Olympic host cities around the world are increasingly facing issues of post-event sustainability, with many stadiums and arenas falling into disuse and dilapidation mere months after the games. The soaring costs associated with constructing Olympic facilities have plagued organizers for decades, resulting in an all-time low number of bids from host cities for the 2022 Winter Olympics, according to the International Olympic Committee. Yaohua Wang is a recent architecture graduate of the Harvard University Graduate School of Design and a native of China - where facilities constructed for the 2008 Beijing Olympics are slowly being converted to new post-Olympic uses, typified by the transformation of the Watercube into the city’s newest waterpark. Wang’s thesis project, Salvaged Stadium, delves into the afterlife of Olympic facilities, providing a solution for arena reuse with potential for application worldwide.
Find out how Wang re-evaluated the Olympic development problem after the break
Casting complex shadows and engulfing visitors in a series of maze-like spaces, the Parasite Pavilion was constructed as part of the Synergy & Symbiosis event at the 2014 Venice Biennale, which showcased the best of the UABB Shenzhen and Hong Kong Biennale from 2005 to 2014. Based on the Bug Dome pavilion, a similar experiment from Hong Kong 2009, constructed by Weak! Architects as an icon of “illegal architecture,” this new pavilion is the product of an intensive five day workshop, with the cooperation of architects and students from Europe, Australia, and China. Read on after the break to learn more about the Pavilion and Workshop.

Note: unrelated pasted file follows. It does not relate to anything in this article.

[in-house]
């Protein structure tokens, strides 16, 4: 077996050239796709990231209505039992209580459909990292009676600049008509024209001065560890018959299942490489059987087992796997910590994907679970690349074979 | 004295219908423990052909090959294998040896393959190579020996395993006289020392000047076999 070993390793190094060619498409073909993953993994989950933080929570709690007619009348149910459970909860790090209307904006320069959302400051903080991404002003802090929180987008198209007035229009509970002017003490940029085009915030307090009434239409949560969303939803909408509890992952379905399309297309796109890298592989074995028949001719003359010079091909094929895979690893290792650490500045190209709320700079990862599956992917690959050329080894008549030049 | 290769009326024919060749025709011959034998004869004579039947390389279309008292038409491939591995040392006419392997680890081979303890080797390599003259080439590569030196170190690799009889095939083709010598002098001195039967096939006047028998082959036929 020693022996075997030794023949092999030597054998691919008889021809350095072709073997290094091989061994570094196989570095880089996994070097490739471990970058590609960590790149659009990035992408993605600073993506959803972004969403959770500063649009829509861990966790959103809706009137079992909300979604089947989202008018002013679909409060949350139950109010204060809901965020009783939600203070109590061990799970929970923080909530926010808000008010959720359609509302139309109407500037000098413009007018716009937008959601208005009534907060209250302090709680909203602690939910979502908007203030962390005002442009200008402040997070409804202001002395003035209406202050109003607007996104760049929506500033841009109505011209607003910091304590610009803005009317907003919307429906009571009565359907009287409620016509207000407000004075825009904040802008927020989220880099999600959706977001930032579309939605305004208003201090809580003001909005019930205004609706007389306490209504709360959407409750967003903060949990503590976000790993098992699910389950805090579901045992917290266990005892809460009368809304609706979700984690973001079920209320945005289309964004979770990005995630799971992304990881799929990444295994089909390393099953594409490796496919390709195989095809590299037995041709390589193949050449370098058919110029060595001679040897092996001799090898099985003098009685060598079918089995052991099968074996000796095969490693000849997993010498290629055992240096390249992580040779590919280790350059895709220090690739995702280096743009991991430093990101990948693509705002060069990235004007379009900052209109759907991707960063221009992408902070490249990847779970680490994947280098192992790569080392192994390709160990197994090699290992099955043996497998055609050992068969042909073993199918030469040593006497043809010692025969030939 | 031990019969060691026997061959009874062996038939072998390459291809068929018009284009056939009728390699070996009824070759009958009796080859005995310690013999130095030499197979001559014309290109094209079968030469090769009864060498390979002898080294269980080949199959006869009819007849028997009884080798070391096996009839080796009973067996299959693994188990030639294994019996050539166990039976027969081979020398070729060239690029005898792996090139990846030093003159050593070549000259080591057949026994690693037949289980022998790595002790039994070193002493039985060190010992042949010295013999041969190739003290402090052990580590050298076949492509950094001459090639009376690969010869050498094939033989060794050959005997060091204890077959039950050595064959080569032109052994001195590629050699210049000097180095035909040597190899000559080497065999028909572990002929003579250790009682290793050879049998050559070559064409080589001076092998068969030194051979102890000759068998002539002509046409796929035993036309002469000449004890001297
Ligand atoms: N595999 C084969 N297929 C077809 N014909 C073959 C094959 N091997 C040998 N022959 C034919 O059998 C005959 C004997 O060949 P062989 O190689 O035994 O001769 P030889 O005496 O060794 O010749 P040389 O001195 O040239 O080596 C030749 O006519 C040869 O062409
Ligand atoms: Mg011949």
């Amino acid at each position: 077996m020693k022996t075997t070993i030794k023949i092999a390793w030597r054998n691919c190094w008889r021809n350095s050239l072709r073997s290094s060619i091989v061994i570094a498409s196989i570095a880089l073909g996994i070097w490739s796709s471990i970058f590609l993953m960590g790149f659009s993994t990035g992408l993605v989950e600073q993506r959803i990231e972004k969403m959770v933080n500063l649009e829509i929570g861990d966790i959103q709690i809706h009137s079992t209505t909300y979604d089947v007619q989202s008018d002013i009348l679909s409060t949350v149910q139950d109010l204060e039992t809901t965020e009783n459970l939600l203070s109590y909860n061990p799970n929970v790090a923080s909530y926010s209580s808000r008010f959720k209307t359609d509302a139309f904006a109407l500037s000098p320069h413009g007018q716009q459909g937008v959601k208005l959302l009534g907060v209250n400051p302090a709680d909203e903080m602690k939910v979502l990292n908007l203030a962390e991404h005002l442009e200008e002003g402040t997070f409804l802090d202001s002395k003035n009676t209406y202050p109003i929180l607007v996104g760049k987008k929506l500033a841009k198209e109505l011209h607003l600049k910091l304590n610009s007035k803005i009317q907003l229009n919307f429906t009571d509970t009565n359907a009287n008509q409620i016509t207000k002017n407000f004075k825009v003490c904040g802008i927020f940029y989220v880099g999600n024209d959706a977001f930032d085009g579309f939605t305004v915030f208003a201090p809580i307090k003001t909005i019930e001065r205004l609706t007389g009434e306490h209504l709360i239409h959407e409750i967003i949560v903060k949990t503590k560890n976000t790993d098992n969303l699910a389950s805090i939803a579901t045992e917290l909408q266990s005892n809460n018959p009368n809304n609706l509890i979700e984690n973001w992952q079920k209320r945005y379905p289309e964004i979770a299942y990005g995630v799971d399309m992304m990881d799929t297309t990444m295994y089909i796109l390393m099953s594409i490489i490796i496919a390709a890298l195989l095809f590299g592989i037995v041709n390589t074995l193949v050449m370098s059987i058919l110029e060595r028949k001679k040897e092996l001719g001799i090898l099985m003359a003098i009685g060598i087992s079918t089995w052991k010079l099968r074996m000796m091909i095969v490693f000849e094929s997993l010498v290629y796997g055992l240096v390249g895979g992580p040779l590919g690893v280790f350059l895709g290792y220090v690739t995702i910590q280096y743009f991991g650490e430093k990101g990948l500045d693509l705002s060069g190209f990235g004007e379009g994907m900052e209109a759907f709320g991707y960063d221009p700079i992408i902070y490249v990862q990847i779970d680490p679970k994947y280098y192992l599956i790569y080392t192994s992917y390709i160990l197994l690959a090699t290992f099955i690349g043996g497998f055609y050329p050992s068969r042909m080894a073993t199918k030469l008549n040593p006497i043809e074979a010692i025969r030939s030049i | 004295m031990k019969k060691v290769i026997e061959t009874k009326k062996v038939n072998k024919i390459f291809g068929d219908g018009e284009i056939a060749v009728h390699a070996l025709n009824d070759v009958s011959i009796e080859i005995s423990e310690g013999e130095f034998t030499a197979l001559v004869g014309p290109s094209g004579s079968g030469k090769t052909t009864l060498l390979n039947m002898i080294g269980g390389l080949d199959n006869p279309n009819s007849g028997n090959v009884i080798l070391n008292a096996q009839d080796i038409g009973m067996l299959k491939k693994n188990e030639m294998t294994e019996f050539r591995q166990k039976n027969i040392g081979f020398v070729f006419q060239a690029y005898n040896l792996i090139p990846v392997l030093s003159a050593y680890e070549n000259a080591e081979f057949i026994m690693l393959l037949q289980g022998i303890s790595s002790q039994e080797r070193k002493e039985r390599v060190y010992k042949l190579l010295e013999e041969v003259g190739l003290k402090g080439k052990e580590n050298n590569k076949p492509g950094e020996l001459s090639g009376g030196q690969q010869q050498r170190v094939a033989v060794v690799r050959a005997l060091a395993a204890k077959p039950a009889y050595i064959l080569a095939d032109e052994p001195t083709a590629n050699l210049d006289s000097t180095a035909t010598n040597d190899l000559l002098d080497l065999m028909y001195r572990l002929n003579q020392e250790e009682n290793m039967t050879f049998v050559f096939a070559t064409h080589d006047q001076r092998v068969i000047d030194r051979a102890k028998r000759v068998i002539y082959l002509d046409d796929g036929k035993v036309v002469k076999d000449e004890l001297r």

Aedas is nearing completion on the sales gallery for the mixed-use Shanghai Greenland Qingpu Xujing District complex. The gallery, shaped as a leaf, is designed to fit with the “clover leaf” concept of the nearby Qingpu Xujing Conference and Exhibition Centre, in which it will be connected with by a pedestrian bridge.
Architects: Spark Architects
Location: Daxing, Beijing, China
Project Director: Jan Felix Clostermann
Project Architect: Christian Taeubert
Team: Hua Ye, Karl Nyqvist, Ben de Lange, Ali Yildrim, Duarte Nuno Silva, Katarzyna Irzyk, Huan Wang, Nuno Cardoso Dias, Elaine Kwong, Bing Han (landscape concept design)
Area: 391000.0 sqm
Photographs: Shu He
By the end of 2015, one in three of the world’s tallest buildings will be in China. With its government planned cities, the Chinese policy often favors high-density development, and some of the most radical and experimental urban design ideas can be applied in China – take for example the recent joint winner of the Shenzhen Bay Super City competition, Cloud Citizen, which takes on a more integrated and interconnected approach to vertical cities. In this article on The Guardian, Nicola Davison investigates how at this critical time in the country’s development, architects and urban planners may choose to move away from previous urban models of isolated skyscrapers, towards a more humane environment that seeks to emulate nature and create diverse public spaces. Read the article in full here.